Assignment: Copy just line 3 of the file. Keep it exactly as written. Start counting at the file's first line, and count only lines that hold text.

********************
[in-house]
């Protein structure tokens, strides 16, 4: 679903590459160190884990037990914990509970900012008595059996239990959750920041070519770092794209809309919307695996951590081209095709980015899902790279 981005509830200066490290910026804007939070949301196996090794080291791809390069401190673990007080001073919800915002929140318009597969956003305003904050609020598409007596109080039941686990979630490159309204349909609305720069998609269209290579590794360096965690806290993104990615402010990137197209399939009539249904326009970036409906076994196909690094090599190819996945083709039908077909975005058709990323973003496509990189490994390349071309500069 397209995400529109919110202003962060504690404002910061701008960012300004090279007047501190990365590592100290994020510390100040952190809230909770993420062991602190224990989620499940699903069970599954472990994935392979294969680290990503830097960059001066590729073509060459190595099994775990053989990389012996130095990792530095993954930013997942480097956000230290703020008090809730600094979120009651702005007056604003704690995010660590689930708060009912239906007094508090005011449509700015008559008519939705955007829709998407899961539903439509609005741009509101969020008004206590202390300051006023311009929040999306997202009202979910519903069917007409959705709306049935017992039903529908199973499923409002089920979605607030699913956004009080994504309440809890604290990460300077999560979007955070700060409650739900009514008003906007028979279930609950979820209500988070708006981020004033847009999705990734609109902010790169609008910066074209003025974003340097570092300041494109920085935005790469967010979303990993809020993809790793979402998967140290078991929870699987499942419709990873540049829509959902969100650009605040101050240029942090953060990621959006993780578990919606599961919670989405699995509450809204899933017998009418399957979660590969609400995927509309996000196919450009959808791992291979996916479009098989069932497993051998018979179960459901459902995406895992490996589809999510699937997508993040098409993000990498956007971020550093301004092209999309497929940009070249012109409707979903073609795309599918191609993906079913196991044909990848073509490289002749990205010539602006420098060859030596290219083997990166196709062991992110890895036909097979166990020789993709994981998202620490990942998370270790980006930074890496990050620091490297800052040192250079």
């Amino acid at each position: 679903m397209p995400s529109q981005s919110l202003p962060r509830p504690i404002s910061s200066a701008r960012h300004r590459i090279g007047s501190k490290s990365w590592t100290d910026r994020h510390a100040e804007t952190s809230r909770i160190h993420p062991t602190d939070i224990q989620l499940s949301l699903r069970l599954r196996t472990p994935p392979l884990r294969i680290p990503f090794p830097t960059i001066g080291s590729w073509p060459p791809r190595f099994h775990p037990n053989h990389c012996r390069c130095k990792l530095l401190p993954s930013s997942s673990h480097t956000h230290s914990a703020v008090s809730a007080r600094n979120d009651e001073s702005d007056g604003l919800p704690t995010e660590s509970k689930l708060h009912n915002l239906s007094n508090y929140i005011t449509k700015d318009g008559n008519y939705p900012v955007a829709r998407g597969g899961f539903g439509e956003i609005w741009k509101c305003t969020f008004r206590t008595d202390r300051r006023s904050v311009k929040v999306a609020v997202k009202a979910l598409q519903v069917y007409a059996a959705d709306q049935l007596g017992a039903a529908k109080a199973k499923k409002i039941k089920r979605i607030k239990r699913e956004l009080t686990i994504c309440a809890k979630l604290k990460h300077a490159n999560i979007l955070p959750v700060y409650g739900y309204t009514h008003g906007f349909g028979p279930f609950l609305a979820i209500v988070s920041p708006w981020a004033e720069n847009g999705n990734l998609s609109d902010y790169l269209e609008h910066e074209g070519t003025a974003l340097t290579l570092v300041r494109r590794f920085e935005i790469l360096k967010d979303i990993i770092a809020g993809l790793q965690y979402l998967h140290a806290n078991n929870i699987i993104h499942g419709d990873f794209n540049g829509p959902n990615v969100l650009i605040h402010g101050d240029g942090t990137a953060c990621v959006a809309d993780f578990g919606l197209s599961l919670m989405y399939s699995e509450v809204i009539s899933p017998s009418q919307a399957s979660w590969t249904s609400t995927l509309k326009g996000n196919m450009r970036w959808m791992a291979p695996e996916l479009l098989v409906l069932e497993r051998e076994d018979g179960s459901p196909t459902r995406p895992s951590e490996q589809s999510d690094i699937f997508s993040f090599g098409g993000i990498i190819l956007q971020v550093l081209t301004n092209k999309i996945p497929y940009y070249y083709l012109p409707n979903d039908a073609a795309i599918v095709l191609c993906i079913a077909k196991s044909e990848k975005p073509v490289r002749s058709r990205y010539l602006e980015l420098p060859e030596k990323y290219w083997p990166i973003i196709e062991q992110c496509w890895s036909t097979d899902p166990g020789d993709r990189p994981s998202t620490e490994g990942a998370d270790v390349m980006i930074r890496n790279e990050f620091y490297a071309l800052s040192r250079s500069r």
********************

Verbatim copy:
């Amino acid at each position: 679903m397209p995400s529109q981005s919110l202003p962060r509830p504690i404002s910061s200066a701008r960012h300004r590459i090279g007047s501190k490290s990365w590592t100290d910026r994020h510390a100040e804007t952190s809230r909770i160190h993420p062991t602190d939070i224990q989620l499940s949301l699903r069970l599954r196996t472990p994935p392979l884990r294969i680290p990503f090794p830097t960059i001066g080291s590729w073509p060459p791809r190595f099994h775990p037990n053989h990389c012996r390069c130095k990792l530095l401190p993954s930013s997942s673990h480097t956000h230290s914990a703020v008090s809730a007080r600094n979120d009651e001073s702005d007056g604003l919800p704690t995010e660590s509970k689930l708060h009912n915002l239906s007094n508090y929140i005011t449509k700015d318009g008559n008519y939705p900012v955007a829709r998407g597969g899961f539903g439509e956003i609005w741009k509101c305003t969020f008004r206590t008595d202390r300051r006023s904050v311009k929040v999306a609020v997202k009202a979910l598409q519903v069917y007409a059996a959705d709306q049935l007596g017992a039903a529908k109080a199973k499923k409002i039941k089920r979605i607030k239990r699913e956004l009080t686990i994504c309440a809890k979630l604290k990460h300077a490159n999560i979007l955070p959750v700060y409650g739900y309204t009514h008003g906007f349909g028979p279930f609950l609305a979820i209500v988070s920041p708006w981020a004033e720069n847009g999705n990734l998609s609109d902010y790169l269209e609008h910066e074209g070519t003025a974003l340097t290579l570092v300041r494109r590794f920085e935005i790469l360096k967010d979303i990993i770092a809020g993809l790793q965690y979402l998967h140290a806290n078991n929870i699987i993104h499942g419709d990873f794209n540049g829509p959902n990615v969100l650009i605040h402010g101050d240029g942090t990137a953060c990621v959006a809309d993780f578990g919606l197209s599961l919670m989405y399939s699995e509450v809204i009539s899933p017998s009418q919307a399957s979660w590969t249904s609400t995927l509309k326009g996000n196919m450009r970036w959808m791992a291979p695996e996916l479009l098989v409906l069932e497993r051998e076994d018979g179960s459901p196909t459902r995406p895992s951590e490996q589809s999510d690094i699937f997508s993040f090599g098409g993000i990498i190819l956007q971020v550093l081209t301004n092209k999309i996945p497929y940009y070249y083709l012109p409707n979903d039908a073609a795309i599918v095709l191609c993906i079913a077909k196991s044909e990848k975005p073509v490289r002749s058709r990205y010539l602006e980015l420098p060859e030596k990323y290219w083997p990166i973003i196709e062991q992110c496509w890895s036909t097979d899902p166990g020789d993709r990189p994981s998202t620490e490994g990942a998370d270790v390349m980006i930074r890496n790279e990050f620091y490297a071309l800052s040192r250079s500069r």